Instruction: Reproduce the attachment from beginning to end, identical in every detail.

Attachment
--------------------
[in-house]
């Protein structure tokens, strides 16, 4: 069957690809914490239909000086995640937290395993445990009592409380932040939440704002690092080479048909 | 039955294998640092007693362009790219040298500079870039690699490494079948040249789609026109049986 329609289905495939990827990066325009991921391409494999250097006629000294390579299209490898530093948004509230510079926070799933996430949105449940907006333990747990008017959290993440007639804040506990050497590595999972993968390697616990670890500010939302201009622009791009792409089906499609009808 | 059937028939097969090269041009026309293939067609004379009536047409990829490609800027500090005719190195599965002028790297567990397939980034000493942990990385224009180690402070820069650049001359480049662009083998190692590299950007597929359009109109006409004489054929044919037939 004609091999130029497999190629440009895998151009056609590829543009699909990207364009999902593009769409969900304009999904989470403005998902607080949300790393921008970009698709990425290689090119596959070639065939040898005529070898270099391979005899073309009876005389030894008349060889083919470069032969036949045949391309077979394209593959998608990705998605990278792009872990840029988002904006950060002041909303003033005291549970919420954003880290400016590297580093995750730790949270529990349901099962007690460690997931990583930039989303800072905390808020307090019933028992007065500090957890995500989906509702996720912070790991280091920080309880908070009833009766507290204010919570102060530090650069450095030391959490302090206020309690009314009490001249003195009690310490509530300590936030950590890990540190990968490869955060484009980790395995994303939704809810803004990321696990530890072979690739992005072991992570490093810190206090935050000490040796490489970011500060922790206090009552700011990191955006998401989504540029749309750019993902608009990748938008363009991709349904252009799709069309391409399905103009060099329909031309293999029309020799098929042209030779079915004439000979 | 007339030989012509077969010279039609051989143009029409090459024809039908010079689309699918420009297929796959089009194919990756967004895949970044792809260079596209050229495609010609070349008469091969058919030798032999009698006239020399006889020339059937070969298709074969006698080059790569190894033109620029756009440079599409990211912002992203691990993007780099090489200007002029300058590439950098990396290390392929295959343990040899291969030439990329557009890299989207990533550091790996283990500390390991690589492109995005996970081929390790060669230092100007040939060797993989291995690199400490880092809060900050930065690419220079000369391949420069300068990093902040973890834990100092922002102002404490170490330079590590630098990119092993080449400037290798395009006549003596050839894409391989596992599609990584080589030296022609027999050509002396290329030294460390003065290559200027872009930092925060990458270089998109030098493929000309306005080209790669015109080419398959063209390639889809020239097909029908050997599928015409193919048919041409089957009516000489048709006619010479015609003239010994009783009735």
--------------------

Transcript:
[in-house]
């Protein structure tokens, strides 16, 4: 069957690809914490239909000086995640937290395993445990009592409380932040939440704002690092080479048909 | 039955294998640092007693362009790219040298500079870039690699490494079948040249789609026109049986 329609289905495939990827990066325009991921391409494999250097006629000294390579299209490898530093948004509230510079926070799933996430949105449940907006333990747990008017959290993440007639804040506990050497590595999972993968390697616990670890500010939302201009622009791009792409089906499609009808 | 059937028939097969090269041009026309293939067609004379009536047409990829490609800027500090005719190195599965002028790297567990397939980034000493942990990385224009180690402070820069650049001359480049662009083998190692590299950007597929359009109109006409004489054929044919037939 004609091999130029497999190629440009895998151009056609590829543009699909990207364009999902593009769409969900304009999904989470403005998902607080949300790393921008970009698709990425290689090119596959070639065939040898005529070898270099391979005899073309009876005389030894008349060889083919470069032969036949045949391309077979394209593959998608990705998605990278792009872990840029988002904006950060002041909303003033005291549970919420954003880290400016590297580093995750730790949270529990349901099962007690460690997931990583930039989303800072905390808020307090019933028992007065500090957890995500989906509702996720912070790991280091920080309880908070009833009766507290204010919570102060530090650069450095030391959490302090206020309690009314009490001249003195009690310490509530300590936030950590890990540190990968490869955060484009980790395995994303939704809810803004990321696990530890072979690739992005072991992570490093810190206090935050000490040796490489970011500060922790206090009552700011990191955006998401989504540029749309750019993902608009990748938008363009991709349904252009799709069309391409399905103009060099329909031309293999029309020799098929042209030779079915004439000979 | 007339030989012509077969010279039609051989143009029409090459024809039908010079689309699918420009297929796959089009194919990756967004895949970044792809260079596209050229495609010609070349008469091969058919030798032999009698006239020399006889020339059937070969298709074969006698080059790569190894033109620029756009440079599409990211912002992203691990993007780099090489200007002029300058590439950098990396290390392929295959343990040899291969030439990329557009890299989207990533550091790996283990500390390991690589492109995005996970081929390790060669230092100007040939060797993989291995690199400490880092809060900050930065690419220079000369391949420069300068990093902040973890834990100092922002102002404490170490330079590590630098990119092993080449400037290798395009006549003596050839894409391989596992599609990584080589030296022609027999050509002396290329030294460390003065290559200027872009930092925060990458270089998109030098493929000309306005080209790669015109080419398959063209390639889809020239097909029908050997599928015409193919048919041409089957009516000489048709006619010479015609003239010994009783009735």